The Beast at the Edge of the Water by Alex Hardison

You shed your skin too slowly for me to detect, like a tree growing, like the tide going out. I could not say when the woman that I knew came to an end, nor when you grew in her place. Nor could I say whether I love you more than her, or less. Some part of her lives on in you, I suppose, just as some part of you was always in her, a seed waiting to be nourished. You changed, as we all do, and I would not have stopped you if I could. It was hard, though. You were so beautiful.

It was not until several months after you departed that I found myself before the beast. You left me here, on this cold world, in this tiny beachside community. You left me here and in your absence I became someone new, someone who walked alone along midnight beaches. I worked so hard to reach this place, this outpost, not understanding until too late that I would be left here alone. Looking back, of course, the signs were all there. You were distant, silent, your eyes upon the stars. My own gaze was focused downwards, upon my own projects. Perhaps you did not change so slowly after all; perhaps it was merely that my back was turned.

The beach was long and cold, a strip of dark sand between dunes and roiling water. I walked for a long time before I came across it. It could almost have been Earth. It was dark that night, the stars that took you hidden behind clouds. I was pinned in place by the sight of the thing, the great dead beast upon the shore. I stood there for a long time, less than an arm’s length from his bulk. He was black against the deeper blackness of the sky, stinking of salt and dirt and copper. The ocean’s warmth surged and receded gently over my feet, but I paid it no mind. For that long moment, he was the whole of my world. I almost took a step backwards, to take in his fullness, but I did not. I wanted to feel his hugeness, to be lost inside it.

I thought about you while I stood there. I’d been thinking about you ever since you departed, of course, but I’d left you behind somewhere in my long walk. Stopping before the beast gave my memories time to catch me up. I had always understood that you valued your work over me, and accepted it. It was simply part of who we were. Your contempt towards my own work was more difficult to reconcile. The smallness of it all, the precision, seemed somehow amusing to you. You were born to chart the stars, you said, to soar between worlds and make the universe your own. You looked down on me and my passion, on the study and classification of a single planet’s life. You found such beauty in those chilly expanses between worlds, in the ponderous arcs of comets and planetoids and gravitational fields. It was the size you found so compelling, I think, the inhuman scope of it all. Standing there in the dark with the great beast looming above me, my work did not feel small at all. Even in death, the beast was the size of the world, and he was beautiful.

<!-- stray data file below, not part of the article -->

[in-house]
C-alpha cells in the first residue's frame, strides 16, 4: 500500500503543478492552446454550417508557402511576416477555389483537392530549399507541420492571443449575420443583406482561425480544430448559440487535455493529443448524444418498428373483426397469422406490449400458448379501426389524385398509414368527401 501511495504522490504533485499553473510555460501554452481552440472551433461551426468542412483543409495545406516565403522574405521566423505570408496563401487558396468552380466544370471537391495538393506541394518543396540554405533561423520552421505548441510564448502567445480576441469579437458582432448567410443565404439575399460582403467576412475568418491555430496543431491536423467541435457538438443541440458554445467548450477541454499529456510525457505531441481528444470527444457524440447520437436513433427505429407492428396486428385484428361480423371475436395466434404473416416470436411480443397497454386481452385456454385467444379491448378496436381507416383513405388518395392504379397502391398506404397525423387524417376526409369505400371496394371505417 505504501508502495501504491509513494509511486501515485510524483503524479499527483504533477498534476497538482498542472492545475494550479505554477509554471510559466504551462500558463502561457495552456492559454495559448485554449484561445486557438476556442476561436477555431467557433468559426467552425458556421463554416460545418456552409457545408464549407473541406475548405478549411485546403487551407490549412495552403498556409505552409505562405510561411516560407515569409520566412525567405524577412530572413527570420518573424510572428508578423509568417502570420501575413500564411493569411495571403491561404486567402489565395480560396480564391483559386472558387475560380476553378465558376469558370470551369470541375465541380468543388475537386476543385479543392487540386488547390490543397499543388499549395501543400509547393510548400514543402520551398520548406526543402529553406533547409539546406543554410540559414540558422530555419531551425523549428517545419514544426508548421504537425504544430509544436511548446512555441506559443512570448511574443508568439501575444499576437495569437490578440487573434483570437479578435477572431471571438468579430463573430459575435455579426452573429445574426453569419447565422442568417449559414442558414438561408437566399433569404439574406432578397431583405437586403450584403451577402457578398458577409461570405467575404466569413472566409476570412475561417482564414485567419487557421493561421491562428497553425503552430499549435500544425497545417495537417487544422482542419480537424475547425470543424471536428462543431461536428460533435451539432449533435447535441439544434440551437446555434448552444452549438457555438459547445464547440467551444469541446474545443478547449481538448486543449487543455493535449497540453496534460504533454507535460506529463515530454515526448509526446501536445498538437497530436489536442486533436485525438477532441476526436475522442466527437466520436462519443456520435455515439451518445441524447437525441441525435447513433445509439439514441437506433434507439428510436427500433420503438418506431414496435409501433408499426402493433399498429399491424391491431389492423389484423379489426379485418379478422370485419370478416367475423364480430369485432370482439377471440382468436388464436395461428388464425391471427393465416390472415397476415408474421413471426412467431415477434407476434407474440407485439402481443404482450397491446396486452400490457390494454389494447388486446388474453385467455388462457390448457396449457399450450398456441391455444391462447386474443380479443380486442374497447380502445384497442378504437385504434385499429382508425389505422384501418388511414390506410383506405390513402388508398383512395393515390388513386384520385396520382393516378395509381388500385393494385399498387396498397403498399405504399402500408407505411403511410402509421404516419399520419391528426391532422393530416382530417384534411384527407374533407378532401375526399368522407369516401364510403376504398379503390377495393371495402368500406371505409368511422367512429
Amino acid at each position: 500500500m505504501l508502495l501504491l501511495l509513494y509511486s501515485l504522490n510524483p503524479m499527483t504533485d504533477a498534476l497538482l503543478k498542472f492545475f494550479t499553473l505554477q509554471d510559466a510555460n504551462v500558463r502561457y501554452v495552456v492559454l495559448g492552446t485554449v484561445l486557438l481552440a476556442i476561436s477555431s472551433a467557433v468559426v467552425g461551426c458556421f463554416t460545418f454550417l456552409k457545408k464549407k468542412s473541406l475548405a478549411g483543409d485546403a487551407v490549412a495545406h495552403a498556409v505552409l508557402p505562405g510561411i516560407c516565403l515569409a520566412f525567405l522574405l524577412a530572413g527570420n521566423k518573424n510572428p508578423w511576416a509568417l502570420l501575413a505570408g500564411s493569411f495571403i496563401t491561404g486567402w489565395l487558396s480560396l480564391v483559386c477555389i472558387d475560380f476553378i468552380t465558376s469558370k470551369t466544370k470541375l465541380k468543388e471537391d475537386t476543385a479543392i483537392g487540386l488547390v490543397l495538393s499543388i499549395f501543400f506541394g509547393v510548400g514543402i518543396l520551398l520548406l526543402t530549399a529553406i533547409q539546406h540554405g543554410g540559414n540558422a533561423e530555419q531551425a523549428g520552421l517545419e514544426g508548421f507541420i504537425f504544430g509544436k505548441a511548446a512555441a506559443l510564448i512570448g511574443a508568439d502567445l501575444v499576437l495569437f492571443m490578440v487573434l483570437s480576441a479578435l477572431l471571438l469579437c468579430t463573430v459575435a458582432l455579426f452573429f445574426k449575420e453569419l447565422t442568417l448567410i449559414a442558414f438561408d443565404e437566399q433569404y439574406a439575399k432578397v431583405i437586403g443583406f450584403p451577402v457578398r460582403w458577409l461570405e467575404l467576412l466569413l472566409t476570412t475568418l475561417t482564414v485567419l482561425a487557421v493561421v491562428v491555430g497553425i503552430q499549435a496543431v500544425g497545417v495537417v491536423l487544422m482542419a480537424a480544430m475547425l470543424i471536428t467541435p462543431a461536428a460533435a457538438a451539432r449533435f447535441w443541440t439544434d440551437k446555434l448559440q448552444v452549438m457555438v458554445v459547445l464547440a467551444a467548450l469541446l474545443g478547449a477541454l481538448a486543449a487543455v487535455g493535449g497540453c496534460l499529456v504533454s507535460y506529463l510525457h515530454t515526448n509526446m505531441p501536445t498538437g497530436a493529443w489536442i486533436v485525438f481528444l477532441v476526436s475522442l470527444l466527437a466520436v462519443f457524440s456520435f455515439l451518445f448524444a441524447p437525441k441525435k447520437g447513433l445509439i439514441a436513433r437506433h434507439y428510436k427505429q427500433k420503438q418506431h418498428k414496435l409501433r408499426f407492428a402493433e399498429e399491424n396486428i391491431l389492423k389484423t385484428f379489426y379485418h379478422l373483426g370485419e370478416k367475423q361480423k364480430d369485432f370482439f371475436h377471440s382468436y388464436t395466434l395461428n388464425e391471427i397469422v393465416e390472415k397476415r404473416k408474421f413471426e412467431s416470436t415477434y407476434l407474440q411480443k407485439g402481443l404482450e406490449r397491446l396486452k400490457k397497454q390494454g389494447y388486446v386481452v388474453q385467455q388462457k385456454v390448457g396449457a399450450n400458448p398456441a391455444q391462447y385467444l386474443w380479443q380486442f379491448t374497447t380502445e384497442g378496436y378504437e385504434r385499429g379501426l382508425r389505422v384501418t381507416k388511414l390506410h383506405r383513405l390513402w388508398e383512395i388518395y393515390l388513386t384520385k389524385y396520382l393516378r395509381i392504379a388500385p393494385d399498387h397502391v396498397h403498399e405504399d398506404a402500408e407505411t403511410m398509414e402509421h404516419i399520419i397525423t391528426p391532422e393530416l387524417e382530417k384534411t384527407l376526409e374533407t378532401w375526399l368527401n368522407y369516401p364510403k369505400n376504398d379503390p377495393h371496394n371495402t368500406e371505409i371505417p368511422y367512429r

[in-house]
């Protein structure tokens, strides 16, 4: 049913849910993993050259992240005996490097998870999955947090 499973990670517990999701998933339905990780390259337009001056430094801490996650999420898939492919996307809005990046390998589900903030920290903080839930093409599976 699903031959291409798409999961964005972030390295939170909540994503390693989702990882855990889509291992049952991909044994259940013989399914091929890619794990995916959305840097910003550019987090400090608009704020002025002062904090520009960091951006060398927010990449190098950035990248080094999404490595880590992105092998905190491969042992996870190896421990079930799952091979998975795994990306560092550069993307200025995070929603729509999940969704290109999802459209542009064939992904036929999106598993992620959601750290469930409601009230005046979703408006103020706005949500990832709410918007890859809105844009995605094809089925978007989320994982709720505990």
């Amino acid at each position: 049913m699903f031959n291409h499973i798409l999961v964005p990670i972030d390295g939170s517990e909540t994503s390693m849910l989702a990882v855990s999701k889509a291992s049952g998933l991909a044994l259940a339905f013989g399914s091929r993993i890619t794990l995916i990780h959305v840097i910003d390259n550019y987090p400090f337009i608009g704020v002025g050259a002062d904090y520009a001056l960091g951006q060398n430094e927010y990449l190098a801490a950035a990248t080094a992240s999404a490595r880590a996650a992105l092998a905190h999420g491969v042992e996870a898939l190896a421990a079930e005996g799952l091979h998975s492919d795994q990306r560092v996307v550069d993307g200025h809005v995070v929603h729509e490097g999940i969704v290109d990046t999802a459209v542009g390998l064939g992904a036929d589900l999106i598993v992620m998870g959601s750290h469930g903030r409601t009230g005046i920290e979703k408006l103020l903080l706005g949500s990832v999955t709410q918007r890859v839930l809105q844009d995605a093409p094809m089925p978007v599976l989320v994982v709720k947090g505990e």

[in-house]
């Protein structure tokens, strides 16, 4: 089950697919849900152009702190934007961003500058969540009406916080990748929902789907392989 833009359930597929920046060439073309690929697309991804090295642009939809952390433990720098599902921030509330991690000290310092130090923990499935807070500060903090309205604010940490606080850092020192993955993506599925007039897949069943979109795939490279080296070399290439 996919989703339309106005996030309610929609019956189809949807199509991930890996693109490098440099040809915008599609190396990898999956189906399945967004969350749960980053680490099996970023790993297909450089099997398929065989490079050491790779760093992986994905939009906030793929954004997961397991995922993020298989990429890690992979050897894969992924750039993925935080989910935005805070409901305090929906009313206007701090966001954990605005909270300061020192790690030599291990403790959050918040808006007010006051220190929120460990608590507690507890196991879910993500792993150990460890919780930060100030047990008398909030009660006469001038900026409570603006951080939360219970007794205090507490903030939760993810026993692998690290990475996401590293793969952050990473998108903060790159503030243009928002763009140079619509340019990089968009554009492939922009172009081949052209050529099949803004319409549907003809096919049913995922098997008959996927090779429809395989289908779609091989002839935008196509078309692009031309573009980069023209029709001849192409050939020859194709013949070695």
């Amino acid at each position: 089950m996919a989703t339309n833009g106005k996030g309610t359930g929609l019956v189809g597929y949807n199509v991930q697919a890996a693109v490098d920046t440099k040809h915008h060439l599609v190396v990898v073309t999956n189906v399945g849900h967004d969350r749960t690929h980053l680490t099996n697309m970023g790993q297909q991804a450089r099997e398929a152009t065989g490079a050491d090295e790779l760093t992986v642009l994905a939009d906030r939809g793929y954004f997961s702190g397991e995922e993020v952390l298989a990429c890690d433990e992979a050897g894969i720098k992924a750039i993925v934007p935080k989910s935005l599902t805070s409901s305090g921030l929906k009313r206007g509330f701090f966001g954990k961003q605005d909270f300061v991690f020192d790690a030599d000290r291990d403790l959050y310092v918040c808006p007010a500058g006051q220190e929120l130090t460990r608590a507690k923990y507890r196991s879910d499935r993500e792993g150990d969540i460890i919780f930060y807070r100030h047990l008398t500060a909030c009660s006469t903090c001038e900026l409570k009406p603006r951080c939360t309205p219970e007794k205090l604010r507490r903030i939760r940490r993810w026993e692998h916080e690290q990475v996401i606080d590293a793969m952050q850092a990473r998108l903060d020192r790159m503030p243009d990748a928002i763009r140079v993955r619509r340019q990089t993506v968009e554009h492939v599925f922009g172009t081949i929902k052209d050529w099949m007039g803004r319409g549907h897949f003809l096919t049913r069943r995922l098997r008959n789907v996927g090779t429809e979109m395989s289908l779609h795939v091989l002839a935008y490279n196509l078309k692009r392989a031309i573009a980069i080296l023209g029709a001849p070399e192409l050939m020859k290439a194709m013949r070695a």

I’d heard the reports, of course, the tales of huge creatures in the depths. I had more work than I could handle cataloguing the insect life of the northern forests, and paid the stories little attention. Manned undersea missions were still years away, and none had yet laid eyes on the giants beneath the waves. Even now I could barely make him out, could see only his outline as the waves hissed and churned around us. That’s how it is, when something is so large and so close to us. We see only the outline, and the marking of its passage.

The beast was carved out, as though he had been savaged by something greater still, and as my eyes focused, I began to make out the deeper recesses of his body. White bones curved up from torn, rubbery meat, and the great arch of his spine towered above me. I wondered what it was that had gouged him open in such a fashion. Time, perhaps. I did not reach out to touch him. He would be dry and desiccated, or perhaps wet and foul, but either way the spell would be broken. He would be a real thing, a dead creature washed onto the beach. Diminished.